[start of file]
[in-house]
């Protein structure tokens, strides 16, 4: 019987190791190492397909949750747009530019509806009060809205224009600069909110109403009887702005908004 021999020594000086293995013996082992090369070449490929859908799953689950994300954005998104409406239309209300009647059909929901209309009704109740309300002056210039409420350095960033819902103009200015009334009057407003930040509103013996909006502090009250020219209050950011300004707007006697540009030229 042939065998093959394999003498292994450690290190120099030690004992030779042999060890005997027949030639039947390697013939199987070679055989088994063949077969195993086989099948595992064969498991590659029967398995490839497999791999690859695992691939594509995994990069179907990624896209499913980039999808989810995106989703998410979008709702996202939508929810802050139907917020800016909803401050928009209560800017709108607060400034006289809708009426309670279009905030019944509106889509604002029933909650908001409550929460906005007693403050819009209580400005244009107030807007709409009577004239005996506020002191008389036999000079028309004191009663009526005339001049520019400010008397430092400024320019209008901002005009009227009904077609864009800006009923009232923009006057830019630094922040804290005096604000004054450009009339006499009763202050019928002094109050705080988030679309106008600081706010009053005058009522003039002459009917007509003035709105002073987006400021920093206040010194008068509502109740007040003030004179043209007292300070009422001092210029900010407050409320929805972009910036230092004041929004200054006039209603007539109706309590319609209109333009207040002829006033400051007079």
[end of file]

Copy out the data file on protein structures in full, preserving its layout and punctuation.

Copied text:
[in-house]
């Protein structure tokens, strides 16, 4: 019987190791190492397909949750747009530019509806009060809205224009600069909110109403009887702005908004 021999020594000086293995013996082992090369070449490929859908799953689950994300954005998104409406239309209300009647059909929901209309009704109740309300002056210039409420350095960033819902103009200015009334009057407003930040509103013996909006502090009250020219209050950011300004707007006697540009030229 042939065998093959394999003498292994450690290190120099030690004992030779042999060890005997027949030639039947390697013939199987070679055989088994063949077969195993086989099948595992064969498991590659029967398995490839497999791999690859695992691939594509995994990069179907990624896209499913980039999808989810995106989703998410979008709702996202939508929810802050139907917020800016909803401050928009209560800017709108607060400034006289809708009426309670279009905030019944509106889509604002029933909650908001409550929460906005007693403050819009209580400005244009107030807007709409009577004239005996506020002191008389036999000079028309004191009663009526005339001049520019400010008397430092400024320019209008901002005009009227009904077609864009800006009923009232923009006057830019630094922040804290005096604000004054450009009339006499009763202050019928002094109050705080988030679309106008600081706010009053005058009522003039002459009917007509003035709105002073987006400021920093206040010194008068509502109740007040003030004179043209007292300070009422001092210029900010407050409320929805972009910036230092004041929004200054006039209603007539109706309590319609209109333009207040002829006033400051007079």